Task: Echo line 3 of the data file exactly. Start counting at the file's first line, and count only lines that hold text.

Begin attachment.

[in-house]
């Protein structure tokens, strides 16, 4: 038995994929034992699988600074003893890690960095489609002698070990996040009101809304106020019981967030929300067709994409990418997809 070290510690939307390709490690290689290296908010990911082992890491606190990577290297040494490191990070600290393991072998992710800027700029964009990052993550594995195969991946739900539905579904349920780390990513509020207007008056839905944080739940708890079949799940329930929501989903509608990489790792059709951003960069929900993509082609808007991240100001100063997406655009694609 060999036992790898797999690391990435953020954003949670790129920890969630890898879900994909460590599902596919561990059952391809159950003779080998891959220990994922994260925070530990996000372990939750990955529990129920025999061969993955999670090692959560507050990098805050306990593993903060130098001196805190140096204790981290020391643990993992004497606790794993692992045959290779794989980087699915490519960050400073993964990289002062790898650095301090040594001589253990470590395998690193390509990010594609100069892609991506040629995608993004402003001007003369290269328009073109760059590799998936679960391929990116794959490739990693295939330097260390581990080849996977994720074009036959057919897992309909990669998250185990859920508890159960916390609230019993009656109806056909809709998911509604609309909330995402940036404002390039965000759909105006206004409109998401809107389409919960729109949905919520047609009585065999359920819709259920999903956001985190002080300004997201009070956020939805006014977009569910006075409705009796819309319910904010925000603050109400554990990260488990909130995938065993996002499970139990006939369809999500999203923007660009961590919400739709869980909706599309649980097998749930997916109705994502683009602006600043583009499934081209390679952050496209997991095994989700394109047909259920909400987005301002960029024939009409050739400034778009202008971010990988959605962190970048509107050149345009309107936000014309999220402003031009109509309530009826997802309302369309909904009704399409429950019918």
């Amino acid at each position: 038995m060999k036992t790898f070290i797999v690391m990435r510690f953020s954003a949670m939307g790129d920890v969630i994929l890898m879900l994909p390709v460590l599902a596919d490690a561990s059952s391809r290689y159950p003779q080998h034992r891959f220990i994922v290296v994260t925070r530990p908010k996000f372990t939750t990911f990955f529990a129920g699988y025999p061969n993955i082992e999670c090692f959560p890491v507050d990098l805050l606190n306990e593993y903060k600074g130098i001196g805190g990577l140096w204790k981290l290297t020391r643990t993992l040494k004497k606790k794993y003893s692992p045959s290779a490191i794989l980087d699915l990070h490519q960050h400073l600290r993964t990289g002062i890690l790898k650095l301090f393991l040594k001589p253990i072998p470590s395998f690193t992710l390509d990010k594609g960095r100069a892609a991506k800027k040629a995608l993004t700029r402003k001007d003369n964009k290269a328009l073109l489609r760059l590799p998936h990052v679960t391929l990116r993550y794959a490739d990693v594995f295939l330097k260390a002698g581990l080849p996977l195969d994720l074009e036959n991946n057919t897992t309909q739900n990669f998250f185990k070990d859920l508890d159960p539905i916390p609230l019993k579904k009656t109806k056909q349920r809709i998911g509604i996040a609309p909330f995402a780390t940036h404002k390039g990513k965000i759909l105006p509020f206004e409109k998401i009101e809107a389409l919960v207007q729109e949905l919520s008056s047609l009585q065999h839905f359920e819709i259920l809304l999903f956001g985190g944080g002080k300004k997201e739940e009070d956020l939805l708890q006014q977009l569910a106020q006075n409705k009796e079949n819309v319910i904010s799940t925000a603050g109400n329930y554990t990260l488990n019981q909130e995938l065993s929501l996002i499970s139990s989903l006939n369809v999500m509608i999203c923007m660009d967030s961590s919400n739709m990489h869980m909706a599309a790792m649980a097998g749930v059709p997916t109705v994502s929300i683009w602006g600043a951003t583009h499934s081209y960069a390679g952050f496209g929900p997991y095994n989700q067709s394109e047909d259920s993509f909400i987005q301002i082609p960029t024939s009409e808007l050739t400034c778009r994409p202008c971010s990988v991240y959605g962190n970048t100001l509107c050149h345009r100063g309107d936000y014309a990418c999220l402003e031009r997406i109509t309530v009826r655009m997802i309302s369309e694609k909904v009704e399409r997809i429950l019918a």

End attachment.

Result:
């Amino acid at each position: 038995m060999k036992t790898f070290i797999v690391m990435r510690f953020s954003a949670m939307g790129d920890v969630i994929l890898m879900l994909p390709v460590l599902a596919d490690a561990s059952s391809r290689y159950p003779q080998h034992r891959f220990i994922v290296v994260t925070r530990p908010k996000f372990t939750t990911f990955f529990a129920g699988y025999p061969n993955i082992e999670c090692f959560p890491v507050d990098l805050l606190n306990e593993y903060k600074g130098i001196g805190g990577l140096w204790k981290l290297t020391r643990t993992l040494k004497k606790k794993y003893s692992p045959s290779a490191i794989l980087d699915l990070h490519q960050h400073l600290r993964t990289g002062i890690l790898k650095l301090f393991l040594k001589p253990i072998p470590s395998f690193t992710l390509d990010k594609g960095r100069a892609a991506k800027k040629a995608l993004t700029r402003k001007d003369n964009k290269a328009l073109l489609r760059l590799p998936h990052v679960t391929l990116r993550y794959a490739d990693v594995f295939l330097k260390a002698g581990l080849p996977l195969d994720l074009e036959n991946n057919t897992t309909q739900n990669f998250f185990k070990d859920l508890d159960p539905i916390p609230l019993k579904k009656t109806k056909q349920r809709i998911g509604i996040a609309p909330f995402a780390t940036h404002k390039g990513k965000i759909l105006p509020f206004e409109k998401i009101e809107a389409l919960v207007q729109e949905l919520s008056s047609l009585q065999h839905f359920e819709i259920l809304l999903f956001g985190g944080g002080k300004k997201e739940e009070d956020l939805l708890q006014q977009l569910a106020q006075n409705k009796e079949n819309v319910i904010s799940t925000a603050g109400n329930y554990t990260l488990n019981q909130e995938l065993s929501l996002i499970s139990s989903l006939n369809v999500m509608i999203c923007m660009d967030s961590s919400n739709m990489h869980m909706a599309a790792m649980a097998g749930v059709p997916t109705v994502s929300i683009w602006g600043a951003t583009h499934s081209y960069a390679g952050f496209g929900p997991y095994n989700q067709s394109e047909d259920s993509f909400i987005q301002i082609p960029t024939s009409e808007l050739t400034c778009r994409p202008c971010s990988v991240y959605g962190n970048t100001l509107c050149h345009r100063g309107d936000y014309a990418c999220l402003e031009r997406i109509t309530v009826r655009m997802i309302s369309e694609k909904v009704e399409r997809i429950l019918a």